Background: Collaborative research networks are often touted as a solution for enhancing the translation of knowledge, but questions remain about how to evaluate their impact on health service delivery. This pragmatic scoping study explored the enabling factors for developing and supporting a collaborative imaging network in a metropolitan university in Australia. Methods: An advisory group was established to provide governance and to identify key informants and participants. Focus group discussions (n = 2) and semi-structured interviews (n = 22) were facilitated with representatives from a broad range of disciplines. In addition, a survey, a review of relevant websites (n = 15) and a broad review of the literature were undertaken to elicit information on collaborative research networks and perceived needs and factors that would support their involvement in a multi-disciplinary collaborative research network. Findings were de-identified and broad themes were identified. Results: Participants identified human factors as having priority for developing and sustaining a collaborative research network. In particular, leadership, a shared vision and a communication plan that includes social media were identified as crucial for sustaining an imaging network in health research. It is important to develop metrics that map relationships between network members and the role that communication tools can contribute to this process. Conclusions: This study confirms that human factors remain significant across a range of collaborative endeavours. The use of focus group discussions, interviews, and literature and website reviews means we can now strongly recommend the primacy of human factors. More work is needed to identify how the network operates and what specific indicators or metrics help build the capacity of clinicians and scientists to participate in translational research.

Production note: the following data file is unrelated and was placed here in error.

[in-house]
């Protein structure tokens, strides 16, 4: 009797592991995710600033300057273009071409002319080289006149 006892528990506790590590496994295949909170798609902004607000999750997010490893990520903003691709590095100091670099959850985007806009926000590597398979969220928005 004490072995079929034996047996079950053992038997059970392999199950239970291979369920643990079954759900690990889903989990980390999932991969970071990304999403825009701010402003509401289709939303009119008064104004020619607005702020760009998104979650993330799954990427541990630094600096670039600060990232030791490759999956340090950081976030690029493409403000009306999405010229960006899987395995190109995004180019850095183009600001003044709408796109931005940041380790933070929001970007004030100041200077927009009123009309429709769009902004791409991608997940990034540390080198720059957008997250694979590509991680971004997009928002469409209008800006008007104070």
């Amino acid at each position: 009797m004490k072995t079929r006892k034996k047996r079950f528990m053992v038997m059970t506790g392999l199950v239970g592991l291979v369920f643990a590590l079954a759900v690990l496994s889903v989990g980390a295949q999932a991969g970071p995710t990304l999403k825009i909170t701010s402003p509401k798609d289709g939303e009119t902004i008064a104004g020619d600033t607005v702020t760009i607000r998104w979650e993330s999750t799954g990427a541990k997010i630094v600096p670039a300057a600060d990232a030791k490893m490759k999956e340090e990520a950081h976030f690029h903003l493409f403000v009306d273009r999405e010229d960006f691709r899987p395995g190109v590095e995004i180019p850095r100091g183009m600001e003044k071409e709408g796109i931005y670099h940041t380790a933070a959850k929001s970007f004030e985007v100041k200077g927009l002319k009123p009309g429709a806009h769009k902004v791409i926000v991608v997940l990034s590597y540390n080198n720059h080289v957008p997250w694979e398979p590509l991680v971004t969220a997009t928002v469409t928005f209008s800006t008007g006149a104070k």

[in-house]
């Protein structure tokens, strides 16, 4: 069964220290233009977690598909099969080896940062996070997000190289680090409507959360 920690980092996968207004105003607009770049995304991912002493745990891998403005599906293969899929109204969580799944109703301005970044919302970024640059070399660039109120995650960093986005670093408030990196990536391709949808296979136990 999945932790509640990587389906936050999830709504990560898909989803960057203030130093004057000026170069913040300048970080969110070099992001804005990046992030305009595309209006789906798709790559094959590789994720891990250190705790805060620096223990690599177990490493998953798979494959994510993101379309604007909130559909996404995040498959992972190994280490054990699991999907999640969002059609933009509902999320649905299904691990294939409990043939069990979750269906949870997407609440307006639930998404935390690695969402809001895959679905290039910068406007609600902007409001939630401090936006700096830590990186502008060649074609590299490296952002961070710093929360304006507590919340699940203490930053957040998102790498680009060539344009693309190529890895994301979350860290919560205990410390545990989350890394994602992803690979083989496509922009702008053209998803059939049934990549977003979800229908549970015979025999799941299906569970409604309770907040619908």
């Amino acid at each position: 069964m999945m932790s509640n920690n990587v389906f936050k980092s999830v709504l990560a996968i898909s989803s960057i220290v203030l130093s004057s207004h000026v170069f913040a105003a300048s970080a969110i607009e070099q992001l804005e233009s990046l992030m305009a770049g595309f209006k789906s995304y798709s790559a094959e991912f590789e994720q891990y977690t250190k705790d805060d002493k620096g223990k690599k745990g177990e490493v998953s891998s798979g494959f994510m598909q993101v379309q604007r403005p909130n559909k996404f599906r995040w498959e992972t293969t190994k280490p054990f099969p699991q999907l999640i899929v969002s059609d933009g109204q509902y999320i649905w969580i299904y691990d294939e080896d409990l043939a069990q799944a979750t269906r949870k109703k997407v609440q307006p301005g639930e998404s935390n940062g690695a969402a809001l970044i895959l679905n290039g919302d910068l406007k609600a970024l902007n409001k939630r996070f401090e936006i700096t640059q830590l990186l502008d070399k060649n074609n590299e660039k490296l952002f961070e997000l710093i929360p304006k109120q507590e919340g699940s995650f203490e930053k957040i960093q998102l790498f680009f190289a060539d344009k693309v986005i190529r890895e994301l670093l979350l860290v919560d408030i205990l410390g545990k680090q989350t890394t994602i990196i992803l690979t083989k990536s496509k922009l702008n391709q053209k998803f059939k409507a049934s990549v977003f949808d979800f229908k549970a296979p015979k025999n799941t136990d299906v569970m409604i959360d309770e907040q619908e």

Robinson, T. E., Rankin, N., Janssen, A., Mcgregor, D., Grieve, S., & Shaw, T. (2015). Collaborative research networks in health: A pragmatic scoping study for the development of an imaging network. Health Research Policy and Systems, 13(1). https://doi.org/10.1186/s12961-015-0067-y